“With Mark Twain You Can Get Away With Murder”

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Beginning with a lecture in St. Louis in 1867, Mark Twain’s famous career as a public speaker spanned about 40 years. But thanks to his avatar Hal Holbrook, he has gone on amusing and instructing and scolding us for another half-century on stages all over the world. Though Holbrook has now lived longer than Twain did, he continues to portray the old man with undiminishcd vitality and even eerier authenticity in his one-man show, Mark Twain Tonight!

A recipient of five Emmys, twelve Emmy nominations, a Tony, an Obie, a Peabody, and assorted other awards, Holbrook makes his home atop one of the Beverly Hills in the Rrst house that has ever induced in me a desire to live in Los Angeles. He greeted me there on a windy afternoon last December. In my estimation, he is one of the two or three finest actors in America, and in the field of historical portrayal there is no one who can touch him. Though I had been inspired to interview him after recently catching his act in Nashville, Tennessee, my admiration has been almost lifelong.

I had seen Mark Twain Tonight! on CBS back in the sixties, and I had heard it later on tape. But it was wonderful to sec how much further Holhrook has taken his portrayal of Twain and to watch how he worked an audience. We all squirmed as we laughed at Twain’s pungent commentaries on issues every bit as urgent and complex and fundamental as anything we face today.

I wanted to know what it meant to Hal Holbrook to dig so far under the skin of Mark Twain and the other historical characters he portrayed. So I began by asking when he first found out that Mark Twain still had so much to say.

Well, in the early 1960s I came to realize that Twain was, as George Bernard Shaw said, America’s Voltaire and that there probably hadn’t been another one to equal him as a voice. The depth of his commentary and its long life are almost mindblowing. You figure there must be an end to it somewhere. I do all my own research, my own editing and writing, and everything I pick from Twain’s work depends on what my view of the world happens to be and how I convey what he might want to say about it. Oftentimes I’ve thought I’ve got it all, but then the world changes in the next decade, and things happen, and there’s suddenly material that I’d overlooked 10 years before.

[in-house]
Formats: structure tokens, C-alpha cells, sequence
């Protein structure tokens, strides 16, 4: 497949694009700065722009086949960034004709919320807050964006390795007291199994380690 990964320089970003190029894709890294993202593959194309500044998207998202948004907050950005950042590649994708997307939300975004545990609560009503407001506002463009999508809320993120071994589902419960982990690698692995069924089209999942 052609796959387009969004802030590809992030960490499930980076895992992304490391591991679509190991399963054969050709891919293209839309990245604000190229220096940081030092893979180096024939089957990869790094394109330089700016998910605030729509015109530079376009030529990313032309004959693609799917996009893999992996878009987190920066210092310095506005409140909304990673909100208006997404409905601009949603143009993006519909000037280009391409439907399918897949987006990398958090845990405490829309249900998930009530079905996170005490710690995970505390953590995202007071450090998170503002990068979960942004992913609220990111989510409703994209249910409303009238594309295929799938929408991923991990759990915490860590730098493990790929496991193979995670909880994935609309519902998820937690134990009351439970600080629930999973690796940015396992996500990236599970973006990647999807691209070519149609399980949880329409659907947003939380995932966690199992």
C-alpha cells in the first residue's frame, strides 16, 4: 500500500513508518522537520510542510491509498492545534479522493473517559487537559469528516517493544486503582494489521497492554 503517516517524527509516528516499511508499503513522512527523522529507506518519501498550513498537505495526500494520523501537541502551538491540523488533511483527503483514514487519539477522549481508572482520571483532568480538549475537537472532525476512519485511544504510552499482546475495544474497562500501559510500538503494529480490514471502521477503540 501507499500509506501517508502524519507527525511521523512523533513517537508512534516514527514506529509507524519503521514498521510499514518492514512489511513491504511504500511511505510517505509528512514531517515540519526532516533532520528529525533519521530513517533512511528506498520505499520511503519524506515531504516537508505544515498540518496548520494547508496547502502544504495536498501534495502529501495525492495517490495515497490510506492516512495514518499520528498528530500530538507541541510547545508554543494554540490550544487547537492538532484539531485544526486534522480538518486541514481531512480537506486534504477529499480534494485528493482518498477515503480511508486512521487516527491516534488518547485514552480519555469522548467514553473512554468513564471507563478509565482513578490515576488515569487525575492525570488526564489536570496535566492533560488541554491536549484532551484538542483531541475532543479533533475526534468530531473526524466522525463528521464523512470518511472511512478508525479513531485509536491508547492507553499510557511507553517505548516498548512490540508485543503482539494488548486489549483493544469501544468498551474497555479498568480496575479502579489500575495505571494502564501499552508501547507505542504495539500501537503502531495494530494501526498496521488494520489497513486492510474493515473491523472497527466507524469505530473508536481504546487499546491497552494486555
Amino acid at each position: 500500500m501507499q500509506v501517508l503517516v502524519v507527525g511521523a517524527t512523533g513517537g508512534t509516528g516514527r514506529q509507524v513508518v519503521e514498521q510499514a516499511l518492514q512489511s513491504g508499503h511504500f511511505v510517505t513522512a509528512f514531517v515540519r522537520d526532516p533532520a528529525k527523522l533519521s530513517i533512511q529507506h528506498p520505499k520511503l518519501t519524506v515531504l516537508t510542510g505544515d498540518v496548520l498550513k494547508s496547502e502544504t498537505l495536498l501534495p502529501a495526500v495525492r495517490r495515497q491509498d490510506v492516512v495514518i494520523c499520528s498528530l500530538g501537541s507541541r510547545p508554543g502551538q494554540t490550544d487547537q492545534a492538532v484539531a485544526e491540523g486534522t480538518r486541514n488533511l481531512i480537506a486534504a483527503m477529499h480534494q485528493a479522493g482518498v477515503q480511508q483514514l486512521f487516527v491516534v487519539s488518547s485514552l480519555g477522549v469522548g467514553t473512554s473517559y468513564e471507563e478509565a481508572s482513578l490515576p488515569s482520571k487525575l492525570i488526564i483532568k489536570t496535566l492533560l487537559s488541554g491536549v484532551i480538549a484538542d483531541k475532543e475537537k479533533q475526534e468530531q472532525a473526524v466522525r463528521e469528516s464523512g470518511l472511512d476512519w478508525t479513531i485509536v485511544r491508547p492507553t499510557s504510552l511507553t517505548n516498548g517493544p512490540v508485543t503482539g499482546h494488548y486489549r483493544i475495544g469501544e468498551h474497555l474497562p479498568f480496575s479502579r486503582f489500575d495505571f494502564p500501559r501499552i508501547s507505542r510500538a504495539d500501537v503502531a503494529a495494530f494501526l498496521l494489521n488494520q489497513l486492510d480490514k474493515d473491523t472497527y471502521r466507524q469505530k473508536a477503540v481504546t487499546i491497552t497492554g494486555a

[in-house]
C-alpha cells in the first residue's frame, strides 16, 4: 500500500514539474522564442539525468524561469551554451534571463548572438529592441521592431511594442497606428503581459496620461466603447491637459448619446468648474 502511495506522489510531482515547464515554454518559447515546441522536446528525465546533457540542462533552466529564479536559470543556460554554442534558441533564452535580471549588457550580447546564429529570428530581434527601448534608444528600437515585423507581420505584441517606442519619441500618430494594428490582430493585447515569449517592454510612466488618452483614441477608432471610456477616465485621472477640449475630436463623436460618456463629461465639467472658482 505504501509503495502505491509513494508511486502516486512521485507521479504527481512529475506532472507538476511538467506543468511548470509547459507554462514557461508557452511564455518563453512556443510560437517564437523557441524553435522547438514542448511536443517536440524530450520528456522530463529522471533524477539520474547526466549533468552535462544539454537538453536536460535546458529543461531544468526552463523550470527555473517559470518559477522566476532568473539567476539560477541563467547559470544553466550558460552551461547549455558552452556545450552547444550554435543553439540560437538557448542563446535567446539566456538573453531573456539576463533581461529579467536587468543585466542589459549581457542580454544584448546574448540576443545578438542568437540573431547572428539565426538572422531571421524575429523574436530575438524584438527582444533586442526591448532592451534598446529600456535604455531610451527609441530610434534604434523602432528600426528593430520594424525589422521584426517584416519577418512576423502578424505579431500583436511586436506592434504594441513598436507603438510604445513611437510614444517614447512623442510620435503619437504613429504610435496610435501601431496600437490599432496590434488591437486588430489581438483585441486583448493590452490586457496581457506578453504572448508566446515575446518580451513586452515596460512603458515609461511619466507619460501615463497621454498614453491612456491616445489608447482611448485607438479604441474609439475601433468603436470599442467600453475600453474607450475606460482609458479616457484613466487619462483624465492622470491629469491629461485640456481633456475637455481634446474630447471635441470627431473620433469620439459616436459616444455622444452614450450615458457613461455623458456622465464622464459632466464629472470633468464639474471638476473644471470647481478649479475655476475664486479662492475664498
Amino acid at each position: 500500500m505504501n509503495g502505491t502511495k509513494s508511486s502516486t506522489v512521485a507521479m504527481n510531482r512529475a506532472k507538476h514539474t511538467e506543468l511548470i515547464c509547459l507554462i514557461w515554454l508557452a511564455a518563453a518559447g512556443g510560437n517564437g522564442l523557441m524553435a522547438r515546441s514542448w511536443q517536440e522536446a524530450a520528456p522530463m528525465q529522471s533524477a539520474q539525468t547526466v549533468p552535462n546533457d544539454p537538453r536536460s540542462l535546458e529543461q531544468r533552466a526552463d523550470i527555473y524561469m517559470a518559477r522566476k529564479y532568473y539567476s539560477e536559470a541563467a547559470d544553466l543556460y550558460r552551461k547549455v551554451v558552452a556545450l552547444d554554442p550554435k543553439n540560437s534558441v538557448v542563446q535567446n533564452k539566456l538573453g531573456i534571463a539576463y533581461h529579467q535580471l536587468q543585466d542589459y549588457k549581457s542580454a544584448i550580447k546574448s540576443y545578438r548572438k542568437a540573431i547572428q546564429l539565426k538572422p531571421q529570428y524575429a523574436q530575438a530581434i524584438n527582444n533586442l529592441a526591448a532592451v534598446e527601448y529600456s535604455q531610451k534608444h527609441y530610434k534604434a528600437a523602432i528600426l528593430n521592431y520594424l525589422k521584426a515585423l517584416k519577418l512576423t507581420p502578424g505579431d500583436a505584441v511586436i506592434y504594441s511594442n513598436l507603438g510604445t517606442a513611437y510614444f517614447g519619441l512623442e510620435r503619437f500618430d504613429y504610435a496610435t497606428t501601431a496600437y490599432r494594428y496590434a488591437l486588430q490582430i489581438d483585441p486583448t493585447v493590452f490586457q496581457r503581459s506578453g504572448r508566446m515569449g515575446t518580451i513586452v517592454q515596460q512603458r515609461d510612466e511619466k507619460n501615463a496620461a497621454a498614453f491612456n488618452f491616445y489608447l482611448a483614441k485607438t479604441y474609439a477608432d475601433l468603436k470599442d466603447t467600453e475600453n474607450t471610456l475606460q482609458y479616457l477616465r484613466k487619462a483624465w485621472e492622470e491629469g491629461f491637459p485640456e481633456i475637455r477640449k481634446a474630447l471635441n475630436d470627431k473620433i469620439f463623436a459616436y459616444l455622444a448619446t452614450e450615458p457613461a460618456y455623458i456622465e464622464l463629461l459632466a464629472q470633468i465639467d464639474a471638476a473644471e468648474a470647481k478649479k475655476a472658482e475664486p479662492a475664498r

That’s how I developed that new number where Twain says the character of the human race never changes; only its circumstances do. We think we know more than our forefathers, but is our intellect any better? “We’re richer, but”—beautiful line—“does our character show improvement?”

 

Your parents absconded when you were quite small, and you were raised by your grandfather in Massachusetts. I wonder if he influenced a very young man to take on the role of an elderly Mark Twain.

I think he probably did. When I started acting, my first role was as an old man. I seemed to be able to portray one with a good deal of accuracy and believability, even when I was 18. I’m sure it was from observing my grandfather.

My grandfather had a store in Cleveland, one in Boston, and several others, but he was a tough man who had come up the hard way. He started helping support the family when he was about 11 years old, making 50 cents a week cleaning spittoons.

Why did your parents run off?

They were just a couple of kids. My father couldn’t hold down a job. There was something a little off about him.

He became a hobo. Literally. He was a jungle cat. I used to get calls from the police in Phoenix, Seattle, Portland, Alaska. “Hello, are you the son of Harold R. Holbrook? We have him in custody for vagrancy.” [He points to a picture of an abashed elderly man slouched in a sun chair.] That was taken in 1975 or ’76, when we finally got him down here and I put him in a nursing home. I had found him in a flophouse on Mission Street in San Francisco, after not seeing him for 18 years.

 
 

So your grandfather raised you?

Actually, Dickensian teachers in a New England school raised me. By the time I went to college, I had had four years of regimentation at Culver Military Academy, and that was after four years at an academy in Connecticut where I had had just about enough of getting whipped and every other damn thing. I’d had enough of it. I hated it. Not that I didn’t derive something good from it.

How did you first get interested in acting?

My whole interest had been in sports. Then, in my senior year at Culver, I desperately needed another hour of credit because I flunked algebra and had to take an extra-heavy load of work to graduate. A friend of mine said, “Why don’t you take the dramatics class?” Now, I thought all those dramatics people were very weird. But he told me there was no homework, and I thought, “Well, what the hell.” But then the first play I was in, I walked out on stage, and God, I thought I was in wonderland. I was thunderstruck by the feeling that people were listening to me. I wanted to be noticed, you know, and to be listened to. It became very important. And it is now. It’s one reason we’re sitting here today. I mean, I want to be listened to. I want to say something. I want to try to have some effect upon the way people think about things.